Reel Deal: CC is salmon city

Adam Spencer, The Triplicate

Suddenly, this is the place for ocean fishing

The only problem for fishermen at the Crescent City Harbor on Wednesday was having enough space at the filet station to clean the bucket-loads of salmon that kept pouring in.

Ziploc bags full of pink dinners were methodically produced by almost any angler lucky enough to get out on the water.

"No farm-raised salmon for us!" exclaimed Alex Zubchonok as he started carving another king salmon.

Last year, sport fishermen launching from Crescent City were granted a

generous salmon season, but there was hardly any salmon to catch,

Zubchonok said.

Although salmon fishing reports on the North Coast have been good

this year, the last few days mark the first time that anything

resembling a fleet of fishing boats targeted salmon out of Crescent City

in years.

Anglers reported that droves of salmon were caught within one to two

miles west of the second buoy Wednesday, and almost every fishermen

reported catching the limits of two salmon per person.

Zubchonok's pole, equipped with a 5-inch apex, triggered the most

bites out of the gear on board with him, but the biggest fish of the

crew was a 17-pound king salmon caught by Tom Bunch. It was the first

fish of the day and the first salmon ever caught in Bunch's life.

"They're running right now," Bunch said. "Now's the time to go."

The Tally Ho II charter boat has new owners who were gearing up Wednesday to go salmon fishing today.

Craig and Bonnie Strickhouser have been learning the ropes from

previous owners Bob and Goldie Ginocchio, and the boat and business

officially switched hands last Friday.

Bonnie already answers the phone with the same, perky "Tally Ho!" that Goldie Ginocchio has honed over the years.

Craig Strickhouser was a charter fishing boat skipper throughout the

'80s in Long Beach and Oceanside before he moved to Crescent City to

work a more profitable job at Pelican Bay State Prison.

"I had to decide if I wanted to eat or drive boats," he said.

After 22 years at the prison, Strickhouser's ready to "go back to

what I love," he said. "I needed something to do to keep me out of

trouble."

Operating a charter business out of Crescent City was enticing for

the Strickhousers because there is far less fishing pressure here than

they are used to in Southern California.

"This area is almost like being back in time 50 years as far as the fishing resources," he said.

The Tally Ho's phone number hasn't changed (707-464-1236) and the Strickhousers are ready to go fishing.

Eureka ocean fishing

The salmon bite has slowed down just slightly out of Eureka. Perhaps

it's not a coincidence that the bite simultaneously picked up in

Crescent City.

Gary Blasi of Full Throttle Sport Fishing said the salmon near Eureka

are in deeper waters, contrary to most of the season thus far when

they've been found in shallow waters.

The Reel Steel charter boat caught three halibut Wednesday, including

a 52 pounder, by heading straight out from the Eureka harbor, said

Sherry Klassen of Reel Steel Sport Fishing.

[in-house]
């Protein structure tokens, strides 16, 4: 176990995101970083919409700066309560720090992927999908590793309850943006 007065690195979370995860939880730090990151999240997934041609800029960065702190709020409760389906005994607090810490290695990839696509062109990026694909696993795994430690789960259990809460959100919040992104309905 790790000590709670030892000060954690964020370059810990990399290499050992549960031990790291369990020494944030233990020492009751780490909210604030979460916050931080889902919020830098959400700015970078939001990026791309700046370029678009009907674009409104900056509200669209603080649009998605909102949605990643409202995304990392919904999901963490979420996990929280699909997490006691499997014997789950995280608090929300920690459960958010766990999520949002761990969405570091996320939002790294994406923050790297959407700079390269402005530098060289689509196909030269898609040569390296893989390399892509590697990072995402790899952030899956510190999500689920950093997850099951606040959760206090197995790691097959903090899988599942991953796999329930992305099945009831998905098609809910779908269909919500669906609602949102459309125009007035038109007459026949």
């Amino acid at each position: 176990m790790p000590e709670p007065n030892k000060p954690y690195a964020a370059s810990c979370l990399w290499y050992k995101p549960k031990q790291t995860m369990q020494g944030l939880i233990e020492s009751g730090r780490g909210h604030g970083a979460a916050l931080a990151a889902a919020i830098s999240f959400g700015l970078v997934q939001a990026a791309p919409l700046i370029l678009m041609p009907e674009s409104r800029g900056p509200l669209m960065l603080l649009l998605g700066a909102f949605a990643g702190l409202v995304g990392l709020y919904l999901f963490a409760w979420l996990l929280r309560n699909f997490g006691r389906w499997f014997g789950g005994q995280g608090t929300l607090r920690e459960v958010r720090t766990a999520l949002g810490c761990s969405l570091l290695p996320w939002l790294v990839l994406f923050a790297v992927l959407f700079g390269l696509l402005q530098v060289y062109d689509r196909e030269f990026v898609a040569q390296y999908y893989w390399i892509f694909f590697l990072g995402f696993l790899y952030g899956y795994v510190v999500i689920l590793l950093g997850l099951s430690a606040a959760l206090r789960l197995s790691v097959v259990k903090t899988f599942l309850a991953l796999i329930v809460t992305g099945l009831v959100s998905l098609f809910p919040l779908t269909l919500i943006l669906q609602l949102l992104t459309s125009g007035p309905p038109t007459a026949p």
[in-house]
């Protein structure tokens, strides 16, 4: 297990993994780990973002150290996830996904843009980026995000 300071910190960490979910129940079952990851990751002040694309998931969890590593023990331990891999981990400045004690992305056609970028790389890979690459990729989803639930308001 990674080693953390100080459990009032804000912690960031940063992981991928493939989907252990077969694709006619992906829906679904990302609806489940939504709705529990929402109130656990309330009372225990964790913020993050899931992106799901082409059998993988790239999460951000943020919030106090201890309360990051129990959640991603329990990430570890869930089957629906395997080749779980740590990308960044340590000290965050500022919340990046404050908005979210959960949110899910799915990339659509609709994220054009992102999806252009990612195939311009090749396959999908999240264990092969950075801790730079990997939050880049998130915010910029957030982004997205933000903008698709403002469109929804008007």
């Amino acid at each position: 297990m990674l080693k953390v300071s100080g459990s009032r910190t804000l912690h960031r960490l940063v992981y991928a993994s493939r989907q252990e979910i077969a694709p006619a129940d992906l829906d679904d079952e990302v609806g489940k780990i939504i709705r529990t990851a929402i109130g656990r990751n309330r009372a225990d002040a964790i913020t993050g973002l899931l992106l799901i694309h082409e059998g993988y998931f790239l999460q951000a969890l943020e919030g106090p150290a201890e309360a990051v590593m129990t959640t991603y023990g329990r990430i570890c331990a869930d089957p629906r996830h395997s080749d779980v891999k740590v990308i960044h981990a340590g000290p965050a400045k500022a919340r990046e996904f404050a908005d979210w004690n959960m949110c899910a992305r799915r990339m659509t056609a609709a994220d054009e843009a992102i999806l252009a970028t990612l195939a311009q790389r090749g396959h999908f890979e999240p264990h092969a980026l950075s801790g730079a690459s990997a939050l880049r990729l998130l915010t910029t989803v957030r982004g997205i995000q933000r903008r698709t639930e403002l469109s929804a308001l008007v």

Brookings ocean fishing

Rockfish and lingcod fishing near Brookings-Harbor have been phenomenal, according to Tidewind Sportfishing.

On Wednesday, the crew netted 22 lingcod fishing with 12 people.

Catching a limit of 10 rockfish per person is a cinch, most commonly accomplished with black snappers.

Lower Klamath River

The case of the mysteriously missing Klamath River spring salmon

continues on the lower river, but steelhead trout are showing up early,

according to fishing guide Steve Huber.

The steelhead have arrived about three weeks earlier than usual, a

great sign of a strong summer steelhead season to come, Huber said.

Spring salmon reports on the Klamath have been holding steady at zero to three fish per day.

"The bite's been in the morning and evening if at all," Huber said.

"It's nothing to write home about, but there's nothing like the taste of

a springer too."

Lower Rogue River

Fishing report for the lower Rogue River from the Oregon Department of Fish and Wildlife:

"Water conditions continue to be excellent for late season spring

chinook fishing and anglers are being rewarded with 1 to 3 fish per

boat. Bank anglers are not fairing as good, but are picking up the

occasional fish. Anglers have not started trolling the bay because

fishing up river has been so good. As water temperatures begin to climb,

anglers will want to move to the Rogue Estuary and start looking for

those first fall chinook.

"Summer steelhead have been moving up river, but there is very little

fishing pressure. Most of the steelhead are being caught by spring

chinook anglers.

"The surf perch bite in the lower Rogue Bay has slowed. Perch fishing

should pick up when the weather warm ups. Most of the fishing pressure

is on the south side where a sand spit has formed and provides great

bank access."

Shelter Cove

Larger salmon have accompanied fishermen pulling their boats into Shelter Cover, according to Russ Thomas of Mario's Marina.

Several 30- to 20-pound king salmon were caught over the weekend, and more people are reeling in halibut as well.

Anglers who targeted tuna came back empty-handed, Thomas said.

Fishing guide contacts:

Tally Ho Sportfishing at 707-464-1236; Full Throttle Sportfishing at

707-498-7473; Reel Steel Sportfishing at 707-499-4925; Tidewind

Sportfishing at 541-469-0337; Steve Huber Guide Service at 530-623-1918.

Reach Adam Spencer at aspencer@triplicate.com .

14030138
The Del Norte Triplicate
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